👉 Ultimately, a heat pump can prove effective and efficient in helping to heat and cool a certain area – and help to reduce the amount of GHG emissions into the air as a heat pump doesn’t rely on finite resources such as fossil fuels.


How does a heat pump work?

A heat pump primarily works by extracting heat from a nearby source, such as via the surrounding air or a water source, and then re-directing that heat elsewhere depending on whether someone wants to warm or cool down their indoor space.

The main reason why a heat pump is more efficient and eco-friendly than traditional heating or cooling systems is because a heat pump transfers heat instead of generating it – allowing the air to be “recycled” in a sense.
heat pump 101: how a heat pump works

Typically heating technologies, such as a boiler or electric heaters, aren’t as efficient as a heat pump because they have to create hot air on their own – whereas a heat pump is able to extract and redirect warm air without needing to produce anything.

💡 Did you know that a heat pump can be up to 5 times more energy efficient than a traditional gas boiler?

Here are the steps in the process of extracting or reallocating heat with the use of a heat pump:

  1. Remember, a heat pump consists of both an indoor and an outdoor heat pump – which are connected by a refrigeration system.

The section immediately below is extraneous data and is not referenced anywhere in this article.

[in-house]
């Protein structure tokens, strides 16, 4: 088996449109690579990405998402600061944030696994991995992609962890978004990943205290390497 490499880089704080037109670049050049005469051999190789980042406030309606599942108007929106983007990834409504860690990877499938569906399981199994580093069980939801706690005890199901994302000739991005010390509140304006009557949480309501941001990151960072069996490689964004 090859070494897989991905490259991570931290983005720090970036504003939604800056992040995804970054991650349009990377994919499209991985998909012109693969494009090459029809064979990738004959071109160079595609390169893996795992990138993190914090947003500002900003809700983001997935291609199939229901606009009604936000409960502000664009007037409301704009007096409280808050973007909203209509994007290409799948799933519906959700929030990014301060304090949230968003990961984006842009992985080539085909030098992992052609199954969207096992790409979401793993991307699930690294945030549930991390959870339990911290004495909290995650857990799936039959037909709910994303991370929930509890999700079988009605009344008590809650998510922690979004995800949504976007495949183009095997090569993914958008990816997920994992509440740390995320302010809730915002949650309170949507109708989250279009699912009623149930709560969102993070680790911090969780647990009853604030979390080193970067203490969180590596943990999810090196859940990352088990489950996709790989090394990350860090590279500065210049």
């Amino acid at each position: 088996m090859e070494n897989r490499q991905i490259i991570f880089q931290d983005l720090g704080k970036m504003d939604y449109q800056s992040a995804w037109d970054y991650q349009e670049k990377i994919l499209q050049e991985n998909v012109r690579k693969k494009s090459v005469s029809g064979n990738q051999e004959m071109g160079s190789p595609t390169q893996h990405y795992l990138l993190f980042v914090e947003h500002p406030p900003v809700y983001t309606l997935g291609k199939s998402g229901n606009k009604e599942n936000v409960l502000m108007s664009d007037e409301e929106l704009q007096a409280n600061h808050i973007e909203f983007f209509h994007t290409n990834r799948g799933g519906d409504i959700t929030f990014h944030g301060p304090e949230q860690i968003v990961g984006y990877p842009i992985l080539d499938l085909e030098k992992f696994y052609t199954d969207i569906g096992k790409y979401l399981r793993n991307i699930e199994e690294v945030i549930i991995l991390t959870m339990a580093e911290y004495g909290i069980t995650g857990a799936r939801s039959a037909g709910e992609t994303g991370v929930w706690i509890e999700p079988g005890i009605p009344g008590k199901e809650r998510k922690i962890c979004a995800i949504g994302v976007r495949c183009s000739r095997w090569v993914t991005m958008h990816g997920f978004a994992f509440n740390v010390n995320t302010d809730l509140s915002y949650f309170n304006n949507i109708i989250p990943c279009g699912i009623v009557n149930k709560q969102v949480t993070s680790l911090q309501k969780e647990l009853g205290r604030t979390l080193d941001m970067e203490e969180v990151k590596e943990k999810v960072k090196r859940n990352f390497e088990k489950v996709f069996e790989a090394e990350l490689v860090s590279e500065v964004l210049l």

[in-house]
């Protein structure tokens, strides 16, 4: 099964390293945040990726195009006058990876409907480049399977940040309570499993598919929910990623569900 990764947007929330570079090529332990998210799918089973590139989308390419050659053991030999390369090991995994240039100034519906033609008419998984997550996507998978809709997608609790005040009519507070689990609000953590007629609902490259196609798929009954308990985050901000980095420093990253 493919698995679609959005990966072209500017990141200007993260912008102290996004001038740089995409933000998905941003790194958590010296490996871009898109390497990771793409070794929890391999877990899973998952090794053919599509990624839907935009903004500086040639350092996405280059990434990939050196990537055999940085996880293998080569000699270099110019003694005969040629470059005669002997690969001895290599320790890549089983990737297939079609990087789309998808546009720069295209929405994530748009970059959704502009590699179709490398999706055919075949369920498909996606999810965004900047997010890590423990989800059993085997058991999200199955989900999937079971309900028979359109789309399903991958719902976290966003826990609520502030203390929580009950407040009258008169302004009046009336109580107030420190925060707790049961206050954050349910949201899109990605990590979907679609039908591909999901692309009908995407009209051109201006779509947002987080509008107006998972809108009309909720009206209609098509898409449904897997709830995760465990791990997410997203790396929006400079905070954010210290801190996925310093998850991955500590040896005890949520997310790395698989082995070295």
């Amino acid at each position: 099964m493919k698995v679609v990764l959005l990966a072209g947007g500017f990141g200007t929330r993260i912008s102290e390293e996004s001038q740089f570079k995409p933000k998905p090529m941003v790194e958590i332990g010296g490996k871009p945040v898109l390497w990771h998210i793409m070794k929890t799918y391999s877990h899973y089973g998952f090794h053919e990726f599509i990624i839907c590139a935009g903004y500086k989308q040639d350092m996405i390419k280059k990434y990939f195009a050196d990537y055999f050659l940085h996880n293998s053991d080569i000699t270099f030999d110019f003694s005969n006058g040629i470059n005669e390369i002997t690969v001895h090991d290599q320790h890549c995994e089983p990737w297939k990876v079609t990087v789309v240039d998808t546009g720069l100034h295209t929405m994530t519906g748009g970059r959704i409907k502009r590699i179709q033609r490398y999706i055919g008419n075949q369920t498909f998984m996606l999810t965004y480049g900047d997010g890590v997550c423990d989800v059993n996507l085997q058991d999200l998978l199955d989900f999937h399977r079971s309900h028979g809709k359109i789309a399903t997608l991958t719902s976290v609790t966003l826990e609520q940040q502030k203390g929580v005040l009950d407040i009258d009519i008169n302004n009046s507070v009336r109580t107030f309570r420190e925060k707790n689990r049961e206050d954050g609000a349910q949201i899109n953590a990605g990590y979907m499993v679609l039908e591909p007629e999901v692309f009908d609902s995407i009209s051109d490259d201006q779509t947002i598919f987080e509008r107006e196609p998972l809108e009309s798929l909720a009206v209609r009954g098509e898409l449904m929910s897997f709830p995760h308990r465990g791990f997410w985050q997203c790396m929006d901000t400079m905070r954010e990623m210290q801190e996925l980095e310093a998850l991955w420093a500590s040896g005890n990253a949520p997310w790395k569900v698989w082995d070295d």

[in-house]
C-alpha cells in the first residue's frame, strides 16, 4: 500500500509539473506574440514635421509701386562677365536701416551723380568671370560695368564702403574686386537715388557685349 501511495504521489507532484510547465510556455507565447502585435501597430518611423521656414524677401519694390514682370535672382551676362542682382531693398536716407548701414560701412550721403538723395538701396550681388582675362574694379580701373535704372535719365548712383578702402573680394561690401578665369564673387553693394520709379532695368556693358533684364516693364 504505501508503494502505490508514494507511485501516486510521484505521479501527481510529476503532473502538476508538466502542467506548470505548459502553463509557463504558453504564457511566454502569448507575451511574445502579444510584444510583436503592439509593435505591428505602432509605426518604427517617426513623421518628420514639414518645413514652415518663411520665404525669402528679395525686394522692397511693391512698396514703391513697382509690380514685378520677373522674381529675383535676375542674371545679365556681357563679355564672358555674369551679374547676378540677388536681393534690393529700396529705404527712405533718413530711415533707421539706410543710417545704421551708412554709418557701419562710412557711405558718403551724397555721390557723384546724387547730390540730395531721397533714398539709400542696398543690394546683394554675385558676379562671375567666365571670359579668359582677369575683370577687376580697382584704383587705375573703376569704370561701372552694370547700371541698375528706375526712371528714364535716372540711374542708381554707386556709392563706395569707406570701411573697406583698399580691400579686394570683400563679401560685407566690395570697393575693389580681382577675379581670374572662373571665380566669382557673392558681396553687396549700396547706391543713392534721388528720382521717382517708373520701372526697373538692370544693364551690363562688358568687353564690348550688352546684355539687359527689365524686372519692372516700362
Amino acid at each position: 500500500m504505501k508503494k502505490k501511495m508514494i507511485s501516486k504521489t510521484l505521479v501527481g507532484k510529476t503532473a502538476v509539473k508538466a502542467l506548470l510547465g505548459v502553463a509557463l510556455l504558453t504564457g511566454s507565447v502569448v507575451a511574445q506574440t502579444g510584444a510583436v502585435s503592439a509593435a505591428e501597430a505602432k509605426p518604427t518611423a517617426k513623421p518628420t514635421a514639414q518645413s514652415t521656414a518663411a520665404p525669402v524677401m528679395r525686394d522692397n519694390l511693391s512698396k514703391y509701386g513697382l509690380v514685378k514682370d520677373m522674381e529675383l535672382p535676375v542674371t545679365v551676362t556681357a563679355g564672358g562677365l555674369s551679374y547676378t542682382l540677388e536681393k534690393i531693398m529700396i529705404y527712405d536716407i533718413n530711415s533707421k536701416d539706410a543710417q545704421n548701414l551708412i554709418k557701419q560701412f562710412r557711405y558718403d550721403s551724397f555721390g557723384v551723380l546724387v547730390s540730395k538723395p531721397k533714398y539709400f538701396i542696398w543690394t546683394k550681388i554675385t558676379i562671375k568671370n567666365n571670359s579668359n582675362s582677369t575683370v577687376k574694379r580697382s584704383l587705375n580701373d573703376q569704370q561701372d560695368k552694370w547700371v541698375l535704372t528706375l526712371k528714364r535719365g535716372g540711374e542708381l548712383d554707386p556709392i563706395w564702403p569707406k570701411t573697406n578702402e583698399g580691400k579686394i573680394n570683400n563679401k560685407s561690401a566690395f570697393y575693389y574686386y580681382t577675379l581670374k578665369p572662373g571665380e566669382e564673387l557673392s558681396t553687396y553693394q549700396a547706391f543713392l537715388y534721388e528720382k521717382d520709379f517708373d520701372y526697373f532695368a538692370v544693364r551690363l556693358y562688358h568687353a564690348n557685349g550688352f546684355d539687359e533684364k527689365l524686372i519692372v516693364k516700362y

2. The heat pump will act as a compressor, and absorb either cool or warm air depending on whether you’re trying to heat or cool down your indoor space.
  3. After the heat pump has absorbed this cool or warm air, the air will then go through a refrigerant cycle to either make the air extracted from outside warmer or cooler – often utilizing an evaporator coil for air conditioning systems.

👉 A heat pump can work to provide both cooler and warmer temperatures indoors, making it a multifaceted and simultaneously energy efficient way for people to remain comfortable while indoors.

pipes against red brick wall

What are the benefits of using a heat pump?

There are several benefits for both businesses and individuals who choose to use a heat pump as opposed to a more traditional heat source – such as benefiting from reducing operational costs, being able to use the heat pump for both heating and cooling, and also as a mechanism to reduce their carbon footprint. 

A heat pump is often the right choice for companies looking to maximize the use of their technology equipment, or for individuals who live in a region of the world where all four seasons are prominent – as a heat pump can be used for both heating and cooling.

Here are some of the benefits of utilizing a heat pump:

  • Improved Energy Efficiency & Cost Savings – A heat pump can be used in conjunction with other renewable energy sources, such as solar power, and as a result – heat pumps are more energy efficient than their traditional counterparts. This means that using a heat pump can help businesses and individuals alike to reduce their energy consumption and their operational costs.
  • Safer Air Quality – One of the most concerning effects of climate change is our now compromised air quality, but a heat pump can help to counteract this negative impact – as a heat pump doesn’t require on-site combustion processes, making it bother a cleaner and safer method to heat or cool indoor spaces.